Decide what you want to say.

This can be as simple as knowing whether you support or oppose the Bill, or whether you think there are things in the Bill that should change. With more complex Bills you might want to support some parts and oppose others. Or perhaps you can offer alternatives to the approach taken by the Bill. It’s up to you!

Think of reasons to support your submission.

These could include:

  • Experience – do you or anyone you know have any relevant experience or expertise? Would this law change affect you or the communities you are a part of? Submissions from people with lived experience are often the most effective and powerful.
  • Values – does this change to the law align with your values, and the things that we value in Aotearoa? Consider things like Te Tiriti, fairness, justice, human rights, safety, equity, freedom or empowerment.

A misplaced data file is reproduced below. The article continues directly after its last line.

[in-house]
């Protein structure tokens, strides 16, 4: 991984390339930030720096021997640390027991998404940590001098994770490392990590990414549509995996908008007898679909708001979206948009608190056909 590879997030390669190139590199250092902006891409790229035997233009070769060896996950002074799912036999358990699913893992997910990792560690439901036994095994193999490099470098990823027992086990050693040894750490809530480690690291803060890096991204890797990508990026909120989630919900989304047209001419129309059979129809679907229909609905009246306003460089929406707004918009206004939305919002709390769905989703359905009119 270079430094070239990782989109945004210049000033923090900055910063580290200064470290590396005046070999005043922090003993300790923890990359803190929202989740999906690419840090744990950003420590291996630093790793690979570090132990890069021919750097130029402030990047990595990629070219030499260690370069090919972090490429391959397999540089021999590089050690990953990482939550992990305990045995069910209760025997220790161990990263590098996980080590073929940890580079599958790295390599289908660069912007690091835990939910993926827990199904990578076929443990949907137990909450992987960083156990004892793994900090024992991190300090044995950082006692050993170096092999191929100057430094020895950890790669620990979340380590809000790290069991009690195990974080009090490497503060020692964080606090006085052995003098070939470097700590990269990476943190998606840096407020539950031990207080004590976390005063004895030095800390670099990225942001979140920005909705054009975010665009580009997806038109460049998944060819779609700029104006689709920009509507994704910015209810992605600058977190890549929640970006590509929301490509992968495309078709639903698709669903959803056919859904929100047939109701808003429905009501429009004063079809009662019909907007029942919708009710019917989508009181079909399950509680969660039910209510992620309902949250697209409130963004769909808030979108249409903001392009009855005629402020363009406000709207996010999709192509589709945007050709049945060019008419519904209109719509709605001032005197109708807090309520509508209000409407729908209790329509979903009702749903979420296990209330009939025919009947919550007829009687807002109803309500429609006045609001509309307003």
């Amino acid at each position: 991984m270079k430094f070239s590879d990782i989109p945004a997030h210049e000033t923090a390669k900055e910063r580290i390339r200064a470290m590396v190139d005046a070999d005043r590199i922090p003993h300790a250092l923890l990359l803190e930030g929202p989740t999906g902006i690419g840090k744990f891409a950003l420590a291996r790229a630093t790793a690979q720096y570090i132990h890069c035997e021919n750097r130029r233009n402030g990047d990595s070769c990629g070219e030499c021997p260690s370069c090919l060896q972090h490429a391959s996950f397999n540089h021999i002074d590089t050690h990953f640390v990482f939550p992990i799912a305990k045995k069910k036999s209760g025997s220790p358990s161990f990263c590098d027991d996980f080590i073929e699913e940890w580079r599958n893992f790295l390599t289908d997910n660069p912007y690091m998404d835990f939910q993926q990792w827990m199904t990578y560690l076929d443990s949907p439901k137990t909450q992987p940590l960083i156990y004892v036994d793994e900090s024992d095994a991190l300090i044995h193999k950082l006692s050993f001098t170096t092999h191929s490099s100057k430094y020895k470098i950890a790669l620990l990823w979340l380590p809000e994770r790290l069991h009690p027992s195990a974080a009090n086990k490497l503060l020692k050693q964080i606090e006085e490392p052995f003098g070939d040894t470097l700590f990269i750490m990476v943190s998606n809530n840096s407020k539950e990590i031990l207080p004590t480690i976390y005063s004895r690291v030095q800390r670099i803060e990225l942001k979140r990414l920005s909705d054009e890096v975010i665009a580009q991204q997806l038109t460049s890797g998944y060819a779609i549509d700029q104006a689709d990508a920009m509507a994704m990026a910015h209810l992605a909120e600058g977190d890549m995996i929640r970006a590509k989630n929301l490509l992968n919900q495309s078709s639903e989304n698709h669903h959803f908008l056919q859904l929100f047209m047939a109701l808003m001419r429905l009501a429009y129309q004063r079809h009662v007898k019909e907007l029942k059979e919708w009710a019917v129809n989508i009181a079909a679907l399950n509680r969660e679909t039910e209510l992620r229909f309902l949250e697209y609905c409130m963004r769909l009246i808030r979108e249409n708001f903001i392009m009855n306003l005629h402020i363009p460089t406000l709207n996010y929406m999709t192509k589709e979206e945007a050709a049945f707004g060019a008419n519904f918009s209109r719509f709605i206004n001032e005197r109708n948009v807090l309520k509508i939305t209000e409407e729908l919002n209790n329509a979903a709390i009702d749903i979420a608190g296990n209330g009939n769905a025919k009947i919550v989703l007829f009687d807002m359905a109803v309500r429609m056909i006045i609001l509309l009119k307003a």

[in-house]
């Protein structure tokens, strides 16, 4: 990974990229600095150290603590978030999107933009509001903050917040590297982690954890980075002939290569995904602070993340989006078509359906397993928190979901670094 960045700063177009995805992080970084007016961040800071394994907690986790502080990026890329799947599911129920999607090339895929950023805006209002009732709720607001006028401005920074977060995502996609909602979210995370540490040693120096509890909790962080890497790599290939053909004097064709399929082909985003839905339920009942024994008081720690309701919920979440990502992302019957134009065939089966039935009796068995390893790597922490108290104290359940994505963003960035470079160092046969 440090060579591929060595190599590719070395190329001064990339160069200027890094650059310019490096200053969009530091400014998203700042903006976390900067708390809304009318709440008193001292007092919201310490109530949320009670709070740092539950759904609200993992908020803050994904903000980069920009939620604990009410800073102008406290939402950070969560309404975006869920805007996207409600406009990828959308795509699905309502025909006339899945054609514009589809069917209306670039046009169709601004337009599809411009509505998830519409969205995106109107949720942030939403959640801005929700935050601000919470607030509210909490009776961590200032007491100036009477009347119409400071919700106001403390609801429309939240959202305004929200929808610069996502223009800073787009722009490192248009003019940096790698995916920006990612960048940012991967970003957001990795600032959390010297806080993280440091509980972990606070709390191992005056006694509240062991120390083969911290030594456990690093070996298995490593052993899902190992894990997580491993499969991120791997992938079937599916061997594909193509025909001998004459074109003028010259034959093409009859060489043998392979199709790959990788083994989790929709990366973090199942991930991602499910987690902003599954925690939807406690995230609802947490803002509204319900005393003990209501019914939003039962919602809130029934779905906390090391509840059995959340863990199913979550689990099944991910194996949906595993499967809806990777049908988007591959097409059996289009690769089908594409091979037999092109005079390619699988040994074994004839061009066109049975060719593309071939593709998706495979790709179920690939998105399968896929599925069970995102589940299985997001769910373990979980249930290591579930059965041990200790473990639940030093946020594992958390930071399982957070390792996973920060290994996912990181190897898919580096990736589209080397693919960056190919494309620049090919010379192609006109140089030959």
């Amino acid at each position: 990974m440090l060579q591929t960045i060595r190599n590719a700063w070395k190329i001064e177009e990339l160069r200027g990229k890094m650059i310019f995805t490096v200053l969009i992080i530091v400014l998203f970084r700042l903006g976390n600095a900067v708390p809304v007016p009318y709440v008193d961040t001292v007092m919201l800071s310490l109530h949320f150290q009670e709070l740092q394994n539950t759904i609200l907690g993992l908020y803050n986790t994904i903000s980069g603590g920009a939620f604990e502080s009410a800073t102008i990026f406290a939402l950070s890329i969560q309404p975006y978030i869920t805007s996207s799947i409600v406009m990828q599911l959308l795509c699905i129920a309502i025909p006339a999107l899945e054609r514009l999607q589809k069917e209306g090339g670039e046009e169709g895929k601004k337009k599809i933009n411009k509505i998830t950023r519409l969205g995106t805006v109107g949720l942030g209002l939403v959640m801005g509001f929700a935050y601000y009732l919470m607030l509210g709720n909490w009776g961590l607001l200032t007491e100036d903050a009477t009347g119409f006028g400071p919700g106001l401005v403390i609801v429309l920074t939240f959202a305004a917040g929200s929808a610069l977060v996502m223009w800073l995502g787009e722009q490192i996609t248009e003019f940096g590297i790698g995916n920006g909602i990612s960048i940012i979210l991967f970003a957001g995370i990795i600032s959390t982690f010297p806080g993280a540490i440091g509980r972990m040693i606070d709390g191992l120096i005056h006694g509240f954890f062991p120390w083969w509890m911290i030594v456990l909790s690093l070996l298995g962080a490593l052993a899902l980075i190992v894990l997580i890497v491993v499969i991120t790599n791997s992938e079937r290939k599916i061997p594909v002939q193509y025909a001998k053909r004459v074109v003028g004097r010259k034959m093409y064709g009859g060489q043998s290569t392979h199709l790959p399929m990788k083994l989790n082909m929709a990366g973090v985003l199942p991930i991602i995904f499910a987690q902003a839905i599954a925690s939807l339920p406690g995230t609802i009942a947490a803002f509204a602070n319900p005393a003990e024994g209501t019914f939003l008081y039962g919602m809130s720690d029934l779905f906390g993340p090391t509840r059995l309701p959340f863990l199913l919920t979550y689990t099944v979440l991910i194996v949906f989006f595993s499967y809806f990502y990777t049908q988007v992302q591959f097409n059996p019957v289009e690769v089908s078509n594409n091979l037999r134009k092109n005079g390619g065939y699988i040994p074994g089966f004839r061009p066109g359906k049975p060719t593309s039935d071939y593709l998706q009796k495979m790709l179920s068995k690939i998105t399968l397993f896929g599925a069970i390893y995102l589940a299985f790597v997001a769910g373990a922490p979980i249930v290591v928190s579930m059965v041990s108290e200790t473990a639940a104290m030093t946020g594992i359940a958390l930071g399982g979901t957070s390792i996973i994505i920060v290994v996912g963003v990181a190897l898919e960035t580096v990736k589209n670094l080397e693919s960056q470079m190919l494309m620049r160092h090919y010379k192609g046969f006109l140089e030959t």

• Evidence – is there any research, data, expert opinion or other evidence to support your submission?
  • Practicalities – would the Bill actually achieve what it is trying to do? Would it have any perverse effects? Could it be enforced? Does it conflict with any other laws?

How to write your submission

All submissions are published and publicly available on the Parliament website

Only include information that you are happy to have made public. Do not include your contact details in your submission. You will enter your contact details separately in a form on the Parliament website so you can be contacted about your submission. Only your name will be published from this form.

1. Introduce yourself

Start with any information about yourself that is relevant to the Bill. If there isn’t any, go straight to writing your introduction. Relevant personal information might include:

  • Your job or the sector you work in,
  • Your family, background or life experience,
  • Organisations you are part of,
  • Communities you are part of,
  • Any other personal information that might make your opinion on this Bill more relevant.

e.g. My name is John Smith, I am a student studying Law and Arts and Victoria University. I volunteer at a charity that supports marginalised and at-risk youth, and I have whānau who have been in and out of prison most of my life. These experiences have informed my submission.